17. Kozak D et al (2012) Simultaneous size and ζ-potential measurements of individual nanoparticles in dispersion using size-tunable pore sensors. ACS Nano 6(8):6990–6997CrossRefPubMedGoogle Scholar
  18. McFadyen P, Fairhurst D (1993) High-resolution particle size analysis from nanometres to microns. Clay Miner 28(4):531–537CrossRefGoogle Scholar
  19. Merkus, H.G., Particle size measurements: fundamentals. Practice, Quality, 2009: p. 1-7.Google Scholar
  20. Oppenheimer LE (1983) Interpretation of disk centrifuge data. J Colloid Interface Sci 92(2):350–357CrossRefGoogle Scholar
  21. Pecora R (2000) Dynamic light scattering measurement of nanometer particles in liquids. J Nanopart Res 2(2):123–131CrossRefGoogle Scholar
  22. Roberts GS et al (2010) Tunable nano/micropores for particle detection and discrimination: scanning ion occlusion spectroscopy. Small 6(23):2653–2658CrossRefPubMedGoogle Scholar
  23. Roberts GS et al (2012) Tunable pores for measuring concentrations of synthetic and biological nanoparticle dispersions. Biosens Bioelectron 31(1):17–25CrossRefPubMedGoogle Scholar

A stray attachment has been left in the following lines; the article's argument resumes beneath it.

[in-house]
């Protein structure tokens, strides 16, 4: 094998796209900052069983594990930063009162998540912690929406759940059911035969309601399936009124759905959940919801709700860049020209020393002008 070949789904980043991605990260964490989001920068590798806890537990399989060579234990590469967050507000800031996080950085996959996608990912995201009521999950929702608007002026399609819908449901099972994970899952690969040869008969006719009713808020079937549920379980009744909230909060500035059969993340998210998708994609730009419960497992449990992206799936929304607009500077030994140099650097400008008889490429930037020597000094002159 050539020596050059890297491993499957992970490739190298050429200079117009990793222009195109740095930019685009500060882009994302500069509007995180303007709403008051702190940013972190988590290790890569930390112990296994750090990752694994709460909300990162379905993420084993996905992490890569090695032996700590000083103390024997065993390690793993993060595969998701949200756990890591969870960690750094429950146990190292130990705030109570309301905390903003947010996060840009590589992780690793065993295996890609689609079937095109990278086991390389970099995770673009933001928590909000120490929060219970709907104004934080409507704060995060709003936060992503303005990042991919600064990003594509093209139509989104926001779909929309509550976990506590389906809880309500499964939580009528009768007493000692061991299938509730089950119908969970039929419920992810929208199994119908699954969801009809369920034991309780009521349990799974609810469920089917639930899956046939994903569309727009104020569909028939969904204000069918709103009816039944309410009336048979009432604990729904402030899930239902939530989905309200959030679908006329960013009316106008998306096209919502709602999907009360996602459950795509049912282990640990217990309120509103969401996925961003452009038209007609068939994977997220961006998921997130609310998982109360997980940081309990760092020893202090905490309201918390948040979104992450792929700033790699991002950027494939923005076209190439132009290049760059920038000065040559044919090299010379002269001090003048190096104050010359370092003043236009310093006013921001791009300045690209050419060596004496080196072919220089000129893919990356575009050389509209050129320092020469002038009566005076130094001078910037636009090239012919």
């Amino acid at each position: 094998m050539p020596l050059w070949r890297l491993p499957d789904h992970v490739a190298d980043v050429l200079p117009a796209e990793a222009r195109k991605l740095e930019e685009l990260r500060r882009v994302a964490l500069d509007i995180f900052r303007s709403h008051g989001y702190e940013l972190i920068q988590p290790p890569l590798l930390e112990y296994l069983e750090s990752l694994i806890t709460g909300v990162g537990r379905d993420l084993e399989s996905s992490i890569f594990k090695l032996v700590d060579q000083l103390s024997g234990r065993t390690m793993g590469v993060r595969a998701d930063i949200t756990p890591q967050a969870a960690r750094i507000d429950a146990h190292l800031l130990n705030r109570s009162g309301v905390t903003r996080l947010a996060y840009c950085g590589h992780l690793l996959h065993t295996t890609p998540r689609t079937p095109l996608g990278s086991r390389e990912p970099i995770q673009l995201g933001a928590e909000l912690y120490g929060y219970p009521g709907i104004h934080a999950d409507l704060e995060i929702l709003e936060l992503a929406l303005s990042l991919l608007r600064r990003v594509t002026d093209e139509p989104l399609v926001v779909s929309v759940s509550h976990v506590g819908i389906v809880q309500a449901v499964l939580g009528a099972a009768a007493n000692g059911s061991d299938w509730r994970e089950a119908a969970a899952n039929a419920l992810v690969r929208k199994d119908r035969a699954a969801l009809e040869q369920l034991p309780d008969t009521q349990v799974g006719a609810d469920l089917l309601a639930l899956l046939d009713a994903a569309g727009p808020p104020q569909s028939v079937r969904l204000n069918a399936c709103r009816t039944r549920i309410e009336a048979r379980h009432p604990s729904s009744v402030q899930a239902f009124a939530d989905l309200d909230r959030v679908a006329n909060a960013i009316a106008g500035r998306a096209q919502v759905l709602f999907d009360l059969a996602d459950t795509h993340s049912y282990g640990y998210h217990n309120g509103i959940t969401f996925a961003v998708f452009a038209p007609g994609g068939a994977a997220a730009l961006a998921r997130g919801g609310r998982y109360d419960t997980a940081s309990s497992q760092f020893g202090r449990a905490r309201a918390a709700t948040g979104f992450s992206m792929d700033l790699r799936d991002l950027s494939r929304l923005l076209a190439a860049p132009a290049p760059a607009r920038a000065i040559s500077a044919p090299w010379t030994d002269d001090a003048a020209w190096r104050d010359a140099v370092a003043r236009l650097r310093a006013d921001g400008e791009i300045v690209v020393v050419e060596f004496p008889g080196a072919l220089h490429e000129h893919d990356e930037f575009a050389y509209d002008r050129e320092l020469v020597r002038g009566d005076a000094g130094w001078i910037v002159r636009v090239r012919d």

24. Shibata K (1971) Measurement of size distribution with the Coulter counter. Methods Enzymol 24:171–181CrossRefGoogle Scholar
  25. Sowerby SJ, Broom MF, Petersen GB (2007) Dynamically resizable nanometre-scale apertures for molecular sensing. Sens Actuators, B 123(1):325–330CrossRefGoogle Scholar
  26. Stanley-Wood N, Lines RW (1992) Particle size analysis, vol 102. Royal Society of Chemistry, LondonCrossRefGoogle Scholar
  27. Willmott G et al (2010) Use of tunable nanopore blockade rates to investigate colloidal dispersions. J Phys: Condens Matter 22(45):454116Google Scholar
  28. Willmott GR, Platt M, Lee GU (2012) Resistive pulse sensing of magnetic beads and supraparticle structures using tunable pores. Biomicrofluidics 6(1):014103CrossRefPubMedCentralGoogle Scholar

Copyright information

© Controlled Release Society 2016

Authors and Affiliations

  1. 1.Strathclyde Institute of Pharmacy and Biomedical SciencesUniversity of StrathclydeGlasgowScotland

Personalised recommendations